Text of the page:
Our thinking

Interview with Roshen Sethna

25 January 2017

Recently, Sheba Najmi, Senior User Experience Strategist at Exygy, interviewed Roshen Sethna, Product Manager at Exygy, as part of the Exygy team member interview series.

So I have with me Roshen Sethna, who’s been with the Exygy team for two years now. Yesterday was her thirtieth birthday, which we just celebrated! So, Roshen, tell me a bit about your early years and where you grew up.

I was born in India in a town called Pune. That’s where my dad’s from, and my mom’s from Bombay. We moved to the US when I was a year old, to Knoxville, Tennessee. I grew up in Knoxville until I was six or seven, and then in Durham, North Carolina for the rest of my childhood and through college.

Something that’s particularly poignant for me is that I come from an inter-religious household. My dad is Zoroastrian and my mom is Hindu. For me that meant that growing up, my parents were very liberal and open to a lot of different things in terms of culture and religion. We went to the Hindu temple and we would celebrate Zoroastrian holidays with families in North Carolina. So I was exposed to different communities.

Traditionally, the Zoroastrian community can be very conservative in terms of not marrying outside the religion, so the marriage my parents had was kind of a big deal in India at the time, and still is. Their wedding ceremony was a little bit rebellious, but brought their families together in a really awesome way. So the ethos I’ve grown up with has been very inclusive, very curious and accepting of other people even if they’re different.

Legacy wise, I get a lot of strength from my mom’s parents too because they were freedom fighters in India, activists. They were both professionals; her mom was a city council member and a professor, and her dad was a doctor and a state senator. They were both very involved in the community. Through her, I get a lot of my activist side. My dad’s dad was more business-minded, so I get the entrepreneurial strength from that. I’m very close to my family; my brother and I are really close, and my parents and I are really close.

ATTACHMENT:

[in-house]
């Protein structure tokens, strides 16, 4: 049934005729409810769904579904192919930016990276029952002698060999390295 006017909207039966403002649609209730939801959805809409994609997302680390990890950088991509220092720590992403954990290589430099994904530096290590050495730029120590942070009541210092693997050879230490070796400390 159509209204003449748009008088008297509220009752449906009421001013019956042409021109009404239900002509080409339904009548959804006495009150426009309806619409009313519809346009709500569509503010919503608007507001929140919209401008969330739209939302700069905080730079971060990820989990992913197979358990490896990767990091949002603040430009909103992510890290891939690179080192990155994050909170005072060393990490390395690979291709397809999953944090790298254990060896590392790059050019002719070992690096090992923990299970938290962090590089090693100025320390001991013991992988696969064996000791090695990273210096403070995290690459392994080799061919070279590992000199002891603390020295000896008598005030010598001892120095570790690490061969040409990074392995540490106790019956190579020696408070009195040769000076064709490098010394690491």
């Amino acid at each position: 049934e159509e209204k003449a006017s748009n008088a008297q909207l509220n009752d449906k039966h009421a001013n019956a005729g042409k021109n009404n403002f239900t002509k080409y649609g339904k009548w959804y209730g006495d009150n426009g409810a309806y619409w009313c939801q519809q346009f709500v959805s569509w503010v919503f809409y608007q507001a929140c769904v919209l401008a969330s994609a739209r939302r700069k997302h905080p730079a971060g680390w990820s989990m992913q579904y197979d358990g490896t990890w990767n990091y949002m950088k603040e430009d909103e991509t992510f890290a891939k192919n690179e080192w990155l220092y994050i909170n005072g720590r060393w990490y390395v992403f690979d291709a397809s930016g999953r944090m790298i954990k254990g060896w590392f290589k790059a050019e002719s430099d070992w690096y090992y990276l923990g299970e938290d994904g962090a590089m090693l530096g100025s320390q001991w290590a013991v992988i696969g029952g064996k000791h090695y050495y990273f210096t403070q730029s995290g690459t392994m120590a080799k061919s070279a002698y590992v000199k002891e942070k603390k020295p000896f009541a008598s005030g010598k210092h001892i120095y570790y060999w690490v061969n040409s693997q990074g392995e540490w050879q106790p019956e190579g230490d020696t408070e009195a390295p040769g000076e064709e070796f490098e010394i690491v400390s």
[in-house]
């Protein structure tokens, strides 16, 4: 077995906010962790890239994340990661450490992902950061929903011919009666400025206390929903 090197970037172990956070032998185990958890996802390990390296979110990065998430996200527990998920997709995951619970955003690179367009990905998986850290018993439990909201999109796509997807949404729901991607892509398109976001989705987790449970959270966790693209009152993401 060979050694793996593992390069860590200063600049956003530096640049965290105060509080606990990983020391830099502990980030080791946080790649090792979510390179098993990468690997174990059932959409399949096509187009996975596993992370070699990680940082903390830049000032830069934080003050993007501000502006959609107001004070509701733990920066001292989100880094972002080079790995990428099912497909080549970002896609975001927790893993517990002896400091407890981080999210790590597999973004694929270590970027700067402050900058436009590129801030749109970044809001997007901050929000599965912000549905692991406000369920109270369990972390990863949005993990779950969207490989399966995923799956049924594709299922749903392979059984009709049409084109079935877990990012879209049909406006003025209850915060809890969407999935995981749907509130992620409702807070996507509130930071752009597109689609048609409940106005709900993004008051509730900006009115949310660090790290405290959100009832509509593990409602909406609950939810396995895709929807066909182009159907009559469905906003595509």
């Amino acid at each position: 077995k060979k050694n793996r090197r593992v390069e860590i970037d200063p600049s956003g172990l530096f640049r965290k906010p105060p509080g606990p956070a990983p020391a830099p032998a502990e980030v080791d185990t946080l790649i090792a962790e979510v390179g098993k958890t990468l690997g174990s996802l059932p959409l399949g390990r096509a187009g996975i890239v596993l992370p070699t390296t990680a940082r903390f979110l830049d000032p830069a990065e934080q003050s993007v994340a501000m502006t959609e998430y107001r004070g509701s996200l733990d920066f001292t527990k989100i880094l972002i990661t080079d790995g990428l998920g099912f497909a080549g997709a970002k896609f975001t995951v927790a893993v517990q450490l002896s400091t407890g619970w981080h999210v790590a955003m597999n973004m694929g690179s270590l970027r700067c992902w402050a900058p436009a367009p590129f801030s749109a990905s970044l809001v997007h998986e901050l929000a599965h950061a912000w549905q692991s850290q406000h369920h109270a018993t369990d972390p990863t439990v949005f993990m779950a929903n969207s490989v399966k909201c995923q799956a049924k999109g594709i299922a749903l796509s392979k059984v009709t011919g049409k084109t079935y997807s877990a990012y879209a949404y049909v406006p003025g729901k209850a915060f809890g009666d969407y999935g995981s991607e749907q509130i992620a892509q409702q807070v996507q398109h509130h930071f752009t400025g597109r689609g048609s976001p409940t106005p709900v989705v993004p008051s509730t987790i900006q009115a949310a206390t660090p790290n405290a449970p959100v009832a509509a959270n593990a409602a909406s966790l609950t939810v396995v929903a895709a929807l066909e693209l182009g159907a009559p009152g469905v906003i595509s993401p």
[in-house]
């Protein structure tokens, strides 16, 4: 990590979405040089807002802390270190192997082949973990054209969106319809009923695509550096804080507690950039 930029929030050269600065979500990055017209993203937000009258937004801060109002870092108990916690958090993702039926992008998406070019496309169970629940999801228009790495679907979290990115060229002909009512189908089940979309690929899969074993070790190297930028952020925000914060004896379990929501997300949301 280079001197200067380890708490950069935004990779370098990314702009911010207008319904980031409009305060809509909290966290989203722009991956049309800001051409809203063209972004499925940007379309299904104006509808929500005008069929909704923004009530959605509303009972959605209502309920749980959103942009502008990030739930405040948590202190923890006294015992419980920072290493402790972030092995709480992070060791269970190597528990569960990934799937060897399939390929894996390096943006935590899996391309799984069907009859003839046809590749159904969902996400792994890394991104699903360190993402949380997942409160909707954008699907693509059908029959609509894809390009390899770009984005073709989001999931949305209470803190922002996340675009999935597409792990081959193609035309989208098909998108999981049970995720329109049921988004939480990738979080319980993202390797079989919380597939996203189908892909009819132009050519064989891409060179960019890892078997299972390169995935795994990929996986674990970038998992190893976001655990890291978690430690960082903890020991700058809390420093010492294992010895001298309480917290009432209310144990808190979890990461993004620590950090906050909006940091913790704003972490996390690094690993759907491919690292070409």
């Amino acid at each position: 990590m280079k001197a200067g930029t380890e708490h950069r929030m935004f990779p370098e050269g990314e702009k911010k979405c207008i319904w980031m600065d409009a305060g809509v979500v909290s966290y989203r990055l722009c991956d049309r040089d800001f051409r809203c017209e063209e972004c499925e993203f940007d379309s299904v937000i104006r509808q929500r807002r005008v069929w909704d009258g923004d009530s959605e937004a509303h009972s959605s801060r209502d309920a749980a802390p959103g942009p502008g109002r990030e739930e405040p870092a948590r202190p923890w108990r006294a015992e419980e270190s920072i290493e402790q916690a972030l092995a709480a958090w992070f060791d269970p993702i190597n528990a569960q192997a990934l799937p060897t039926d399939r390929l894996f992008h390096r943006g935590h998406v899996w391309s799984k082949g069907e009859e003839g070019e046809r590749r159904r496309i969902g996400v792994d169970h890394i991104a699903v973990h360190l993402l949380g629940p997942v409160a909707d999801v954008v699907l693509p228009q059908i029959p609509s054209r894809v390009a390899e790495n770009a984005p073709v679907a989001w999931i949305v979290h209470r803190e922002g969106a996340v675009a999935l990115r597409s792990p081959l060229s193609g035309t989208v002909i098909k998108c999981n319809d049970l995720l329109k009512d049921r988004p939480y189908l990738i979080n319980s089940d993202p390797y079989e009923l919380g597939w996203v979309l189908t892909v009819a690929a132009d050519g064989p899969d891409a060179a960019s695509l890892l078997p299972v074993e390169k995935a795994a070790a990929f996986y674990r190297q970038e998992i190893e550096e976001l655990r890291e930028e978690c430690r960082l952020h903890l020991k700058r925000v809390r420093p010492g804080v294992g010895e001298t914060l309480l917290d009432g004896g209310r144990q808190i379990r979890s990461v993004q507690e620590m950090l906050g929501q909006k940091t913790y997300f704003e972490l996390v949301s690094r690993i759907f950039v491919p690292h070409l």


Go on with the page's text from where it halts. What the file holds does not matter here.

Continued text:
I know you identify strongly with North Carolina. Why is that?

Growing up in North Carolina was very interesting. So I grew up in Durham, in the center of the state. It’s historically a tobacco town, and has deep African-American roots. It’s about 40% black in a mid-sized city of 240,000 now.

The way the South handles racism, cultural differences, and socio-economic differences is very visible and in your face. I went to a lot of schools growing up in the Durham public school system where kids came from disadvantaged background or were recent immigrants. The area is also one of the highest PhD’s per capita, so it’s very educated. There’s Duke University, NC Central, University of North Carolina, North Carolina State University, and the Research Triangle Park which has a lot of tech and bioscience companies. It attracts really educated people, and there’s this mix of things going on.

That exposed me to very different groups– I would talk to really educated people, or people who hadn’t graduated from college or high school, or rich people, poor people, black people, white people, asian people.

The Asian population is small compared to the black and white communities there. I remember going to the cafeteria, and it was self-segregated where white kids would sit on one side and black kids would sit on the other side. And I was like, “well, where do I sit?” And so all the international kids, there were about ten of us, just sat in the middle. So for me, my entry point into the community was almost as an outsider. I was able to interact with a lot of different groups, and I pull a lot of my strength now in understanding people from growing up in Durham.

What kind of person have you dreamed of becoming?